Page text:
Social networks, time, and individual differences
May 17, 2016
from 02:00 to 03:00
|Where||Amphi B (ENS Lyon, site Monod)|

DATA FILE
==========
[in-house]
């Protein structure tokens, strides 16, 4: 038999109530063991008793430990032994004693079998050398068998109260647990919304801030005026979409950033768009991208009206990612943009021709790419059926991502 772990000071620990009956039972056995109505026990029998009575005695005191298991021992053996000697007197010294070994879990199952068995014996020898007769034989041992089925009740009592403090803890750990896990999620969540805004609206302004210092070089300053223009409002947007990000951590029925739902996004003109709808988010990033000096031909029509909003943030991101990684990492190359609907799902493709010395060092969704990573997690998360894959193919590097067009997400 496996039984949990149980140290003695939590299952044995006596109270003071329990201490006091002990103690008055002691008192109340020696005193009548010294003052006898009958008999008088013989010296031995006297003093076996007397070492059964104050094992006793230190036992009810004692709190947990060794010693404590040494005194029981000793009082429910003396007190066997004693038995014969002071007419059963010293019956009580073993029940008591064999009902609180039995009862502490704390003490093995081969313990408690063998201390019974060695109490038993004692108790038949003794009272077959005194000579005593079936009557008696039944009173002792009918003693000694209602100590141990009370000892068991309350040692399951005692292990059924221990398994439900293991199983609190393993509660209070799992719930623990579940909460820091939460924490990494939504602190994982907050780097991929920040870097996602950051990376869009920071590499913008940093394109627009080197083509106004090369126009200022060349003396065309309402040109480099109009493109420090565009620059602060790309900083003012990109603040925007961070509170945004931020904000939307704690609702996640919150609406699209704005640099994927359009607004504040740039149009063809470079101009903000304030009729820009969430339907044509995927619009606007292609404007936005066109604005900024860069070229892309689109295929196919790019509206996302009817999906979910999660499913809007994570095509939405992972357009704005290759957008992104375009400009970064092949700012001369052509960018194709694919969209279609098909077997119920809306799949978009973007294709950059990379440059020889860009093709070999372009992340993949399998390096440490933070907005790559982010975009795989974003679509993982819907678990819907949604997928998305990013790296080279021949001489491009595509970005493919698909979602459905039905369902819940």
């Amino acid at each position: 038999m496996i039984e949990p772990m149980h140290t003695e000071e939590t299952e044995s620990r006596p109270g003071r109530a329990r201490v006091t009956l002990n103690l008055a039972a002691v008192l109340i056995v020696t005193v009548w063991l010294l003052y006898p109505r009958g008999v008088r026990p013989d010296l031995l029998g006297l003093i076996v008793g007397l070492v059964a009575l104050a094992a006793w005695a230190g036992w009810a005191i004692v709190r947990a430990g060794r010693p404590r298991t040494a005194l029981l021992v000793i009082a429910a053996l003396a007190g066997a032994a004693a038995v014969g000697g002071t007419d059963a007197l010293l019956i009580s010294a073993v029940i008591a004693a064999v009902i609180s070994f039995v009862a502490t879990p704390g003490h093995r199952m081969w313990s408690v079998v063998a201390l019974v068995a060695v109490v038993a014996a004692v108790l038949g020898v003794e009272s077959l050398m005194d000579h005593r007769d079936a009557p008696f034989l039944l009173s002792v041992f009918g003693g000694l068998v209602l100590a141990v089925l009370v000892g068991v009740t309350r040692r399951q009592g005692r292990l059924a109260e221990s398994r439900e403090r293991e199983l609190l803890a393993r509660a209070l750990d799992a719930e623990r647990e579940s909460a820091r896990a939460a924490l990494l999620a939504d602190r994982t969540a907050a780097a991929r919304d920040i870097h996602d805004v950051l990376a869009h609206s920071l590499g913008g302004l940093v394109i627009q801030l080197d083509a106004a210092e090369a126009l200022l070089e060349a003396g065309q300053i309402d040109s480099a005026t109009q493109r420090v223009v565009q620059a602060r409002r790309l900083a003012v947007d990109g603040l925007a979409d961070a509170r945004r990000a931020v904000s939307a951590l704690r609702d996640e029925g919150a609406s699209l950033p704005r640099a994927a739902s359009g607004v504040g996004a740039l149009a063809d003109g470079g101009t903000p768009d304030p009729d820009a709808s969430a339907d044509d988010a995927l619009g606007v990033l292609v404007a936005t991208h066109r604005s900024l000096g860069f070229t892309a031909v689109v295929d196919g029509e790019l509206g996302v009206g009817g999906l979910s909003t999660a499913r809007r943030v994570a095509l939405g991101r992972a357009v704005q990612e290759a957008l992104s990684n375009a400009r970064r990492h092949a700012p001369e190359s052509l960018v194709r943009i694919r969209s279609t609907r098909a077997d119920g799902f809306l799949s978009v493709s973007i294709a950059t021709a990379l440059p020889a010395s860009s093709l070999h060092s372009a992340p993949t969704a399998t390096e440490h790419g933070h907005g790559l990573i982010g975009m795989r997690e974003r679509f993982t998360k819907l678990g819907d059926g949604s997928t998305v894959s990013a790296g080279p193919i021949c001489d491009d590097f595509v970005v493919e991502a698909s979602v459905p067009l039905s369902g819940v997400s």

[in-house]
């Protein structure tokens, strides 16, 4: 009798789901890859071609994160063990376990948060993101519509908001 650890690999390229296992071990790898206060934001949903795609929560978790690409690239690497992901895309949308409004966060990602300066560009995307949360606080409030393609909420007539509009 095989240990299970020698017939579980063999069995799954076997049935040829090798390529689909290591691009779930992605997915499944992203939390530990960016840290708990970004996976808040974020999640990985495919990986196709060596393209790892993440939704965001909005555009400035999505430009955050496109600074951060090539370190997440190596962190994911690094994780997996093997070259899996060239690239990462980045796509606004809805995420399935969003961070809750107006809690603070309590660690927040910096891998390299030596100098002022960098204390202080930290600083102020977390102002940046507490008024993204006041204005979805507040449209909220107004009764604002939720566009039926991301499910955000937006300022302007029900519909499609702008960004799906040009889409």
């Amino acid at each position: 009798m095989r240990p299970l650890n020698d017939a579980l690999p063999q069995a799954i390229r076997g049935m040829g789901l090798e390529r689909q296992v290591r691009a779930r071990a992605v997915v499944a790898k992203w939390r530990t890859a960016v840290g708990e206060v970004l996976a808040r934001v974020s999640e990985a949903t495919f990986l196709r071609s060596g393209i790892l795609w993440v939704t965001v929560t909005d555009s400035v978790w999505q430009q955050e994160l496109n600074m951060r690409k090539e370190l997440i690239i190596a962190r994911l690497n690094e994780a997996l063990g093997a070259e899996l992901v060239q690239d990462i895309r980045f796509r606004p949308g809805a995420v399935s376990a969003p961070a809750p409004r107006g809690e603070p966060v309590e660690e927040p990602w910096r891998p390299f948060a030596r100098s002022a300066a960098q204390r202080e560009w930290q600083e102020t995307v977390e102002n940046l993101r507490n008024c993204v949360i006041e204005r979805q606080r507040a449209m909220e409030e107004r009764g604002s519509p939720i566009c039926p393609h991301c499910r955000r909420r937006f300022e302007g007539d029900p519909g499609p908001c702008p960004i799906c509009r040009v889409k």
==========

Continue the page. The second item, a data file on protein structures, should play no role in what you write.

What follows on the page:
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In the traditional “bare-bones” network approach, nodes are nodes and links and links, and that is all there is. For social networks, this means that individuals are distinguishable only on the basis of their network characteristics (degree, centrality, etc). However, we all know that people are different and behave in different ways. These differences can be approached with more fine-grained behavioural data, in particular with the help of data on time-stamped interactions that allow constructing dynamic and temporal social networks. In this talk, I will focus on exploring individual differences with the help of temporal data on electronic interactions (calls, emails, etc). I will first talk about longer timescales and the similarities and differences in how we maintain our personal networks. Then, I will focus on shorter timescales of circadian patterns, and show how various data sets reveal chronotypes of individuals (morning/evening-active persons) and chronotype compositions of populations.